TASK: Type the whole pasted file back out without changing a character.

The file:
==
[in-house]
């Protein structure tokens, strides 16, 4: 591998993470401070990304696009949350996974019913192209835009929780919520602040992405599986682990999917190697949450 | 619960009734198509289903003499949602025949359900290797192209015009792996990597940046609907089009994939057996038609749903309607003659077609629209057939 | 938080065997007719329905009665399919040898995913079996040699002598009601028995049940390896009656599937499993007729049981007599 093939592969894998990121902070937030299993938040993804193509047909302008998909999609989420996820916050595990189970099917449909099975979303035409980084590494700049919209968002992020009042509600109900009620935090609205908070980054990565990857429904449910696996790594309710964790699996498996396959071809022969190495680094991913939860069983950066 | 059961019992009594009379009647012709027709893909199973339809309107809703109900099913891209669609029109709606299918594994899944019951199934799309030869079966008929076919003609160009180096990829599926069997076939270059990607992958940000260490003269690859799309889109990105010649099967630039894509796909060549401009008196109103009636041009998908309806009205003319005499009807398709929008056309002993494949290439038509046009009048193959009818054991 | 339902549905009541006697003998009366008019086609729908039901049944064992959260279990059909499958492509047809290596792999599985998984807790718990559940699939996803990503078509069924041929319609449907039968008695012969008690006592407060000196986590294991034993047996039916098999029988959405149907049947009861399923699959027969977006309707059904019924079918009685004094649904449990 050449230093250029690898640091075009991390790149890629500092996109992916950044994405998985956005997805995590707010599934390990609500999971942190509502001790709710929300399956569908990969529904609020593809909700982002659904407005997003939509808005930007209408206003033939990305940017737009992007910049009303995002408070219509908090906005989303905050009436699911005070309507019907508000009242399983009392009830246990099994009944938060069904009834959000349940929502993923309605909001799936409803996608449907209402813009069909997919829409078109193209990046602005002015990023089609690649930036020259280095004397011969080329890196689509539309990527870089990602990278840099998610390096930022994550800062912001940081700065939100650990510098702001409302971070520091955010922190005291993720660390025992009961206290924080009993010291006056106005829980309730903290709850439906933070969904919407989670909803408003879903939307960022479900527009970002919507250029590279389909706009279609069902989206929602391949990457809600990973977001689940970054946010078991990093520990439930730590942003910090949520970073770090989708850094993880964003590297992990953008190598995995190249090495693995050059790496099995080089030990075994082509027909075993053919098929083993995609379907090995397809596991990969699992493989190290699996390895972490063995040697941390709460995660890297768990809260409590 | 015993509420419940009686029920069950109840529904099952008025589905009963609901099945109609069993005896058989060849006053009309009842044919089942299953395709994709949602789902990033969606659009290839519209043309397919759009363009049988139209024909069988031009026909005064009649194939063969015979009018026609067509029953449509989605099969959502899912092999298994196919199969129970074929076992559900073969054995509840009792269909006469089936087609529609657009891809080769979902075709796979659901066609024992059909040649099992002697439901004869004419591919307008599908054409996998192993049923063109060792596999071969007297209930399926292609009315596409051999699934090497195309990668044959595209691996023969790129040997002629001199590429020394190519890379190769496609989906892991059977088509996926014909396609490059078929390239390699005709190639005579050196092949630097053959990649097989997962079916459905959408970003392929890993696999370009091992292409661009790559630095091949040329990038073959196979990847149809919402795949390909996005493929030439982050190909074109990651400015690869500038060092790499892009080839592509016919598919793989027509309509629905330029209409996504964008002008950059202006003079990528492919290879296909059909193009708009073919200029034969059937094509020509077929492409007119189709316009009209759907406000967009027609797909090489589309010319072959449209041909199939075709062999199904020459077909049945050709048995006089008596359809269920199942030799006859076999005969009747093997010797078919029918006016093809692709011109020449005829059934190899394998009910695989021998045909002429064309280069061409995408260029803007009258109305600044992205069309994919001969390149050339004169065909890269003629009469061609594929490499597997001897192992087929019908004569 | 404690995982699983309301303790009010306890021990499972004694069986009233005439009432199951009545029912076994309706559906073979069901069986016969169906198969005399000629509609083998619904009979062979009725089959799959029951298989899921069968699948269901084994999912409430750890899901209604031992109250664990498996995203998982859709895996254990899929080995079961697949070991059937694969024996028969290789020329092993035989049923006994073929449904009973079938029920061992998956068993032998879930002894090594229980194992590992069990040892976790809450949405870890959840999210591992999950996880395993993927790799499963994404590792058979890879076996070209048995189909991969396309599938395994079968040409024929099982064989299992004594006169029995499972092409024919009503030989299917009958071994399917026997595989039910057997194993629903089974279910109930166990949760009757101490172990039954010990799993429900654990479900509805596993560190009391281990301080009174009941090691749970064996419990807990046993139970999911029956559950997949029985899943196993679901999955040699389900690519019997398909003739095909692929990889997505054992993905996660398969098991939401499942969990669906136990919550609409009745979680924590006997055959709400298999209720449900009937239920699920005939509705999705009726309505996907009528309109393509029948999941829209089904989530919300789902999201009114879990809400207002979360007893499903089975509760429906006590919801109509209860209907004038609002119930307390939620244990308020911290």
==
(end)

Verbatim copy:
[in-house]
């Protein structure tokens, strides 16, 4: 591998993470401070990304696009949350996974019913192209835009929780919520602040992405599986682990999917190697949450 | 619960009734198509289903003499949602025949359900290797192209015009792996990597940046609907089009994939057996038609749903309607003659077609629209057939 | 938080065997007719329905009665399919040898995913079996040699002598009601028995049940390896009656599937499993007729049981007599 093939592969894998990121902070937030299993938040993804193509047909302008998909999609989420996820916050595990189970099917449909099975979303035409980084590494700049919209968002992020009042509600109900009620935090609205908070980054990565990857429904449910696996790594309710964790699996498996396959071809022969190495680094991913939860069983950066 | 059961019992009594009379009647012709027709893909199973339809309107809703109900099913891209669609029109709606299918594994899944019951199934799309030869079966008929076919003609160009180096990829599926069997076939270059990607992958940000260490003269690859799309889109990105010649099967630039894509796909060549401009008196109103009636041009998908309806009205003319005499009807398709929008056309002993494949290439038509046009009048193959009818054991 | 339902549905009541006697003998009366008019086609729908039901049944064992959260279990059909499958492509047809290596792999599985998984807790718990559940699939996803990503078509069924041929319609449907039968008695012969008690006592407060000196986590294991034993047996039916098999029988959405149907049947009861399923699959027969977006309707059904019924079918009685004094649904449990 050449230093250029690898640091075009991390790149890629500092996109992916950044994405998985956005997805995590707010599934390990609500999971942190509502001790709710929300399956569908990969529904609020593809909700982002659904407005997003939509808005930007209408206003033939990305940017737009992007910049009303995002408070219509908090906005989303905050009436699911005070309507019907508000009242399983009392009830246990099994009944938060069904009834959000349940929502993923309605909001799936409803996608449907209402813009069909997919829409078109193209990046602005002015990023089609690649930036020259280095004397011969080329890196689509539309990527870089990602990278840099998610390096930022994550800062912001940081700065939100650990510098702001409302971070520091955010922190005291993720660390025992009961206290924080009993010291006056106005829980309730903290709850439906933070969904919407989670909803408003879903939307960022479900527009970002919507250029590279389909706009279609069902989206929602391949990457809600990973977001689940970054946010078991990093520990439930730590942003910090949520970073770090989708850094993880964003590297992990953008190598995995190249090495693995050059790496099995080089030990075994082509027909075993053919098929083993995609379907090995397809596991990969699992493989190290699996390895972490063995040697941390709460995660890297768990809260409590 | 015993509420419940009686029920069950109840529904099952008025589905009963609901099945109609069993005896058989060849006053009309009842044919089942299953395709994709949602789902990033969606659009290839519209043309397919759009363009049988139209024909069988031009026909005064009649194939063969015979009018026609067509029953449509989605099969959502899912092999298994196919199969129970074929076992559900073969054995509840009792269909006469089936087609529609657009891809080769979902075709796979659901066609024992059909040649099992002697439901004869004419591919307008599908054409996998192993049923063109060792596999071969007297209930399926292609009315596409051999699934090497195309990668044959595209691996023969790129040997002629001199590429020394190519890379190769496609989906892991059977088509996926014909396609490059078929390239390699005709190639005579050196092949630097053959990649097989997962079916459905959408970003392929890993696999370009091992292409661009790559630095091949040329990038073959196979990847149809919402795949390909996005493929030439982050190909074109990651400015690869500038060092790499892009080839592509016919598919793989027509309509629905330029209409996504964008002008950059202006003079990528492919290879296909059909193009708009073919200029034969059937094509020509077929492409007119189709316009009209759907406000967009027609797909090489589309010319072959449209041909199939075709062999199904020459077909049945050709048995006089008596359809269920199942030799006859076999005969009747093997010797078919029918006016093809692709011109020449005829059934190899394998009910695989021998045909002429064309280069061409995408260029803007009258109305600044992205069309994919001969390149050339004169065909890269003629009469061609594929490499597997001897192992087929019908004569 | 404690995982699983309301303790009010306890021990499972004694069986009233005439009432199951009545029912076994309706559906073979069901069986016969169906198969005399000629509609083998619904009979062979009725089959799959029951298989899921069968699948269901084994999912409430750890899901209604031992109250664990498996995203998982859709895996254990899929080995079961697949070991059937694969024996028969290789020329092993035989049923006994073929449904009973079938029920061992998956068993032998879930002894090594229980194992590992069990040892976790809450949405870890959840999210591992999950996880395993993927790799499963994404590792058979890879076996070209048995189909991969396309599938395994079968040409024929099982064989299992004594006169029995499972092409024919009503030989299917009958071994399917026997595989039910057997194993629903089974279910109930166990949760009757101490172990039954010990799993429900654990479900509805596993560190009391281990301080009174009941090691749970064996419990807990046993139970999911029956559950997949029985899943196993679901999955040699389900690519019997398909003739095909692929990889997505054992993905996660398969098991939401499942969990669906136990919550609409009745979680924590006997055959709400298999209720449900009937239920699920005939509705999705009726309505996907009528309109393509029948999941829209089904989530919300789902999201009114879990809400207002979360007893499903089975509760429906006590919801109509209860209907004038609002119930307390939620244990308020911290």